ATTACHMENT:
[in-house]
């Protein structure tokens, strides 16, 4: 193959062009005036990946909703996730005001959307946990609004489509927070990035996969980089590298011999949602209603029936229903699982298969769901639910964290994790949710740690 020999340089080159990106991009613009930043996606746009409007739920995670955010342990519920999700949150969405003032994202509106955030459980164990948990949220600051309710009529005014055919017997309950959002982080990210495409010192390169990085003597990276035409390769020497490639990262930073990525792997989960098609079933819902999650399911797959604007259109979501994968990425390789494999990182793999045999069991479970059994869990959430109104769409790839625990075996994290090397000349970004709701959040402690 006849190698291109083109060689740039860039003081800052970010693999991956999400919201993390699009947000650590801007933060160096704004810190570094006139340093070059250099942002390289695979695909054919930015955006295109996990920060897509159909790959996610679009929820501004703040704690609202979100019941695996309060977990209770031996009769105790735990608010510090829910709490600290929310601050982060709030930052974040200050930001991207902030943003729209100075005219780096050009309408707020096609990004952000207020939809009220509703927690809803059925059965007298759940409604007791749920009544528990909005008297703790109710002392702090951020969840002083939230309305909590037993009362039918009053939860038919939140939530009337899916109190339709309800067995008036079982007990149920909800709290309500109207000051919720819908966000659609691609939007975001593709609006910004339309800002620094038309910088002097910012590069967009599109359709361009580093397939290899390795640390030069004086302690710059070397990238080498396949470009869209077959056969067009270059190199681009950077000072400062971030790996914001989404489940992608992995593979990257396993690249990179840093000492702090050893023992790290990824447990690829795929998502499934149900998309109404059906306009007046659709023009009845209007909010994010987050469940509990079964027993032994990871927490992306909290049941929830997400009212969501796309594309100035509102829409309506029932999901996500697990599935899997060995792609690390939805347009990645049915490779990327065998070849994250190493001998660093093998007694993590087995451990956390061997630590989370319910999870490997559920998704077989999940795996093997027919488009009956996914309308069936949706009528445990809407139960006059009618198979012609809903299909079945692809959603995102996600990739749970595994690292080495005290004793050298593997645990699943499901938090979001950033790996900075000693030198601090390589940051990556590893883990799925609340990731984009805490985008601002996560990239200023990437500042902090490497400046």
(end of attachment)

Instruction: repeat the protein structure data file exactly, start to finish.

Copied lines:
[in-house]
């Protein structure tokens, strides 16, 4: 193959062009005036990946909703996730005001959307946990609004489509927070990035996969980089590298011999949602209603029936229903699982298969769901639910964290994790949710740690 020999340089080159990106991009613009930043996606746009409007739920995670955010342990519920999700949150969405003032994202509106955030459980164990948990949220600051309710009529005014055919017997309950959002982080990210495409010192390169990085003597990276035409390769020497490639990262930073990525792997989960098609079933819902999650399911797959604007259109979501994968990425390789494999990182793999045999069991479970059994869990959430109104769409790839625990075996994290090397000349970004709701959040402690 006849190698291109083109060689740039860039003081800052970010693999991956999400919201993390699009947000650590801007933060160096704004810190570094006139340093070059250099942002390289695979695909054919930015955006295109996990920060897509159909790959996610679009929820501004703040704690609202979100019941695996309060977990209770031996009769105790735990608010510090829910709490600290929310601050982060709030930052974040200050930001991207902030943003729209100075005219780096050009309408707020096609990004952000207020939809009220509703927690809803059925059965007298759940409604007791749920009544528990909005008297703790109710002392702090951020969840002083939230309305909590037993009362039918009053939860038919939140939530009337899916109190339709309800067995008036079982007990149920909800709290309500109207000051919720819908966000659609691609939007975001593709609006910004339309800002620094038309910088002097910012590069967009599109359709361009580093397939290899390795640390030069004086302690710059070397990238080498396949470009869209077959056969067009270059190199681009950077000072400062971030790996914001989404489940992608992995593979990257396993690249990179840093000492702090050893023992790290990824447990690829795929998502499934149900998309109404059906306009007046659709023009009845209007909010994010987050469940509990079964027993032994990871927490992306909290049941929830997400009212969501796309594309100035509102829409309506029932999901996500697990599935899997060995792609690390939805347009990645049915490779990327065998070849994250190493001998660093093998007694993590087995451990956390061997630590989370319910999870490997559920998704077989999940795996093997027919488009009956996914309308069936949706009528445990809407139960006059009618198979012609809903299909079945692809959603995102996600990739749970595994690292080495005290004793050298593997645990699943499901938090979001950033790996900075000693030198601090390589940051990556590893883990799925609340990731984009805490985008601002996560990239200023990437500042902090490497400046």